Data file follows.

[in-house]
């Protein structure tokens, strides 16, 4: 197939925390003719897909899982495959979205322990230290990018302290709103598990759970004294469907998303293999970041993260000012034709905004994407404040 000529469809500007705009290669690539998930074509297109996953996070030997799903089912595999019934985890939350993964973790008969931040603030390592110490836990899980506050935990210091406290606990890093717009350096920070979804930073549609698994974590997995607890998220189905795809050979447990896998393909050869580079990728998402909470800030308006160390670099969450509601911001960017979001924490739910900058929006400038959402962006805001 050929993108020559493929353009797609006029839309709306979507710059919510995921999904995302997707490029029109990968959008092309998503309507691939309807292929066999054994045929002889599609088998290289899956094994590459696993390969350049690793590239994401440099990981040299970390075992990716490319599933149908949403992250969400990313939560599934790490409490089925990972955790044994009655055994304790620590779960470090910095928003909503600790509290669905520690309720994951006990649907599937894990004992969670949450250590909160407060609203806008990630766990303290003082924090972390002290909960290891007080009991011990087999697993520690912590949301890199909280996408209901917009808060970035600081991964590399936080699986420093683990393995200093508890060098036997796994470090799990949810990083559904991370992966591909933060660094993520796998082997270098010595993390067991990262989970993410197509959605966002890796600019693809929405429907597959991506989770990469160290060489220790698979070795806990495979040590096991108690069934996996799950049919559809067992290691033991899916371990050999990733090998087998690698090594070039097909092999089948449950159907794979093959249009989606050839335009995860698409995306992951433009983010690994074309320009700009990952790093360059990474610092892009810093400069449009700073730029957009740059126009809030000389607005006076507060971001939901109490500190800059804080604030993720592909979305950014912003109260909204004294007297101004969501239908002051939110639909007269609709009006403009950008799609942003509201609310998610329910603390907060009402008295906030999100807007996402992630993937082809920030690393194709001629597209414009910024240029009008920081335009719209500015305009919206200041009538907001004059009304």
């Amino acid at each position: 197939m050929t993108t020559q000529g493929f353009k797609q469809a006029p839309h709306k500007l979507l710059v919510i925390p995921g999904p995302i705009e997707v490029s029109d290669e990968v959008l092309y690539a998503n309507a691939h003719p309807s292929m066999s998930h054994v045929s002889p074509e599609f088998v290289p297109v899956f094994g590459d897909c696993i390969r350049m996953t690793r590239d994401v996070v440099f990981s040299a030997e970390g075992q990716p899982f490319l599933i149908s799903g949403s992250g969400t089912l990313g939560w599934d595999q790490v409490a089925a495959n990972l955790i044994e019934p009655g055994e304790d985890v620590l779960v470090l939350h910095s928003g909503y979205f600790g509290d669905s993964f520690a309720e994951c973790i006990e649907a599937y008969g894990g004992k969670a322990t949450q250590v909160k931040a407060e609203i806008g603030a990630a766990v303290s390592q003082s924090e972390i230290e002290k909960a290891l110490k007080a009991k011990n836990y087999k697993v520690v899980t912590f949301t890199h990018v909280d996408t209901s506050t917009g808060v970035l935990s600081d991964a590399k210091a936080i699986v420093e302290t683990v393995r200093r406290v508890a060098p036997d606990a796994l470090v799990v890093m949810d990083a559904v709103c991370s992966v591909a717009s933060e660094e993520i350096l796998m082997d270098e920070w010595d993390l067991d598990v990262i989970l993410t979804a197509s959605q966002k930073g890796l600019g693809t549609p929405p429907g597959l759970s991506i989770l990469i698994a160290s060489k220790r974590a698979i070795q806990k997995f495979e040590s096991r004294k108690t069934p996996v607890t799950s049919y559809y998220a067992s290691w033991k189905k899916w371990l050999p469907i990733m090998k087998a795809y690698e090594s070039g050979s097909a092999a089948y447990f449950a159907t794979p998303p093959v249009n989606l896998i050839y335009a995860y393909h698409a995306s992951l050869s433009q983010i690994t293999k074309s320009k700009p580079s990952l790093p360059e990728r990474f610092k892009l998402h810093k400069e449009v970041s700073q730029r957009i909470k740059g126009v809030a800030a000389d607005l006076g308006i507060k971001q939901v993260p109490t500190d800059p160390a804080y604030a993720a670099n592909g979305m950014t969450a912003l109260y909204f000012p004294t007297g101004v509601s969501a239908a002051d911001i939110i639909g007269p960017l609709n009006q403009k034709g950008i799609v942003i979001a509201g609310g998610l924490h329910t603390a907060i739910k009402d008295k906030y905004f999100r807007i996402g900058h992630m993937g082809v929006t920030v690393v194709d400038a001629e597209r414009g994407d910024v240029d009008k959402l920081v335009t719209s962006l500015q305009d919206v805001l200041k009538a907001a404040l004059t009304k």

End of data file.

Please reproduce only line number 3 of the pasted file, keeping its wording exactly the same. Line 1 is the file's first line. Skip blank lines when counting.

């Amino acid at each position: 197939m050929t993108t020559q000529g493929f353009k797609q469809a006029p839309h709306k500007l979507l710059v919510i925390p995921g999904p995302i705009e997707v490029s029109d290669e990968v959008l092309y690539a998503n309507a691939h003719p309807s292929m066999s998930h054994v045929s002889p074509e599609f088998v290289p297109v899956f094994g590459d897909c696993i390969r350049m996953t690793r590239d994401v996070v440099f990981s040299a030997e970390g075992q990716p899982f490319l599933i149908s799903g949403s992250g969400t089912l990313g939560w599934d595999q790490v409490a089925a495959n990972l955790i044994e019934p009655g055994e304790d985890v620590l779960v470090l939350h910095s928003g909503y979205f600790g509290d669905s993964f520690a309720e994951c973790i006990e649907a599937y008969g894990g004992k969670a322990t949450q250590v909160k931040a407060e609203i806008g603030a990630a766990v303290s390592q003082s924090e972390i230290e002290k909960a290891l110490k007080a009991k011990n836990y087999k697993v520690v899980t912590f949301t890199h990018v909280d996408t209901s506050t917009g808060v970035l935990s600081d991964a590399k210091a936080i699986v420093e302290t683990v393995r200093r406290v508890a060098p036997d606990a796994l470090v799990v890093m949810d990083a559904v709103c991370s992966v591909a717009s933060e660094e993520i350096l796998m082997d270098e920070w010595d993390l067991d598990v990262i989970l993410t979804a197509s959605q966002k930073g890796l600019g693809t549609p929405p429907g597959l759970s991506i989770l990469i698994a160290s060489k220790r974590a698979i070795q806990k997995f495979e040590s096991r004294k108690t069934p996996v607890t799950s049919y559809y998220a067992s290691w033991k189905k899916w371990l050999p469907i990733m090998k087998a795809y690698e090594s070039g050979s097909a092999a089948y447990f449950a159907t794979p998303p093959v249009n989606l896998i050839y335009a995860y393909h698409a995306s992951l050869s433009q983010i690994t293999k074309s320009k700009p580079s990952l790093p360059e990728r990474f610092k892009l998402h810093k400069e449009v970041s700073q730029r957009i909470k740059g126009v809030a800030a000389d607005l006076g308006i507060k971001q939901v993260p109490t500190d800059p160390a804080y604030a993720a670099n592909g979305m950014t969450a912003l109260y909204f000012p004294t007297g101004v509601s969501a239908a002051d911001i939110i639909g007269p960017l609709n009006q403009k034709g950008i799609v942003i979001a509201g609310g998610l924490h329910t603390a907060i739910k009402d008295k906030y905004f999100r807007i996402g900058h992630m993937g082809v929006t920030v690393v194709d400038a001629e597209r414009g994407d910024v240029d009008k959402l920081v335009t719209s962006l500015q305009d919206v805001l200041k009538a907001a404040l004059t009304k």